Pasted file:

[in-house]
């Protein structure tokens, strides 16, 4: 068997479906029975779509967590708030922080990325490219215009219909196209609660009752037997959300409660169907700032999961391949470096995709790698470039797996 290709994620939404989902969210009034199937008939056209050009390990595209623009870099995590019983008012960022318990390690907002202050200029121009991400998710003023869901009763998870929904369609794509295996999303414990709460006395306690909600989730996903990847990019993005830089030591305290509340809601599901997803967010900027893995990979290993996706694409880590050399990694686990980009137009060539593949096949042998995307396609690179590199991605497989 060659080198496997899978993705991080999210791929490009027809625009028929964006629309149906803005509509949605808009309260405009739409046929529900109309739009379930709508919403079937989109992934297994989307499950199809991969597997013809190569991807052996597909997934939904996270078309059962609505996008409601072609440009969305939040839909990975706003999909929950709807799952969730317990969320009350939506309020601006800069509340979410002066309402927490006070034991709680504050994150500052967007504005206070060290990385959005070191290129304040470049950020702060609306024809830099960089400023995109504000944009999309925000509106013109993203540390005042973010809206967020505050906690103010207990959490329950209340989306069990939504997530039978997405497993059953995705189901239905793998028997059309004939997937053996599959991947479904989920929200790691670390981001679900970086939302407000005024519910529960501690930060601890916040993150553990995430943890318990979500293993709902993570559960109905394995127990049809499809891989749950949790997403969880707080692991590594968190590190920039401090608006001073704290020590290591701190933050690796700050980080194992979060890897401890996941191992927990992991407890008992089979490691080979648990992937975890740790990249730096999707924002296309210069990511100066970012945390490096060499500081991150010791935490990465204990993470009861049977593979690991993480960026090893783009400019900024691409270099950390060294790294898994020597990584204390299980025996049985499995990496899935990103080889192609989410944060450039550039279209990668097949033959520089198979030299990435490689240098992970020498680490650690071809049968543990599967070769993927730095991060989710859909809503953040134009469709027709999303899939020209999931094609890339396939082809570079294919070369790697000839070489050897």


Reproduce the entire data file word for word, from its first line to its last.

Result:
[in-house]
């Protein structure tokens, strides 16, 4: 068997479906029975779509967590708030922080990325490219215009219909196209609660009752037997959300409660169907700032999961391949470096995709790698470039797996 290709994620939404989902969210009034199937008939056209050009390990595209623009870099995590019983008012960022318990390690907002202050200029121009991400998710003023869901009763998870929904369609794509295996999303414990709460006395306690909600989730996903990847990019993005830089030591305290509340809601599901997803967010900027893995990979290993996706694409880590050399990694686990980009137009060539593949096949042998995307396609690179590199991605497989 060659080198496997899978993705991080999210791929490009027809625009028929964006629309149906803005509509949605808009309260405009739409046929529900109309739009379930709508919403079937989109992934297994989307499950199809991969597997013809190569991807052996597909997934939904996270078309059962609505996008409601072609440009969305939040839909990975706003999909929950709807799952969730317990969320009350939506309020601006800069509340979410002066309402927490006070034991709680504050994150500052967007504005206070060290990385959005070191290129304040470049950020702060609306024809830099960089400023995109504000944009999309925000509106013109993203540390005042973010809206967020505050906690103010207990959490329950209340989306069990939504997530039978997405497993059953995705189901239905793998028997059309004939997937053996599959991947479904989920929200790691670390981001679900970086939302407000005024519910529960501690930060601890916040993150553990995430943890318990979500293993709902993570559960109905394995127990049809499809891989749950949790997403969880707080692991590594968190590190920039401090608006001073704290020590290591701190933050690796700050980080194992979060890897401890996941191992927990992991407890008992089979490691080979648990992937975890740790990249730096999707924002296309210069990511100066970012945390490096060499500081991150010791935490990465204990993470009861049977593979690991993480960026090893783009400019900024691409270099950390060294790294898994020597990584204390299980025996049985499995990496899935990103080889192609989410944060450039550039279209990668097949033959520089198979030299990435490689240098992970020498680490650690071809049968543990599967070769993927730095991060989710859909809503953040134009469709027709999303899939020209999931094609890339396939082809570079294919070369790697000839070489050897």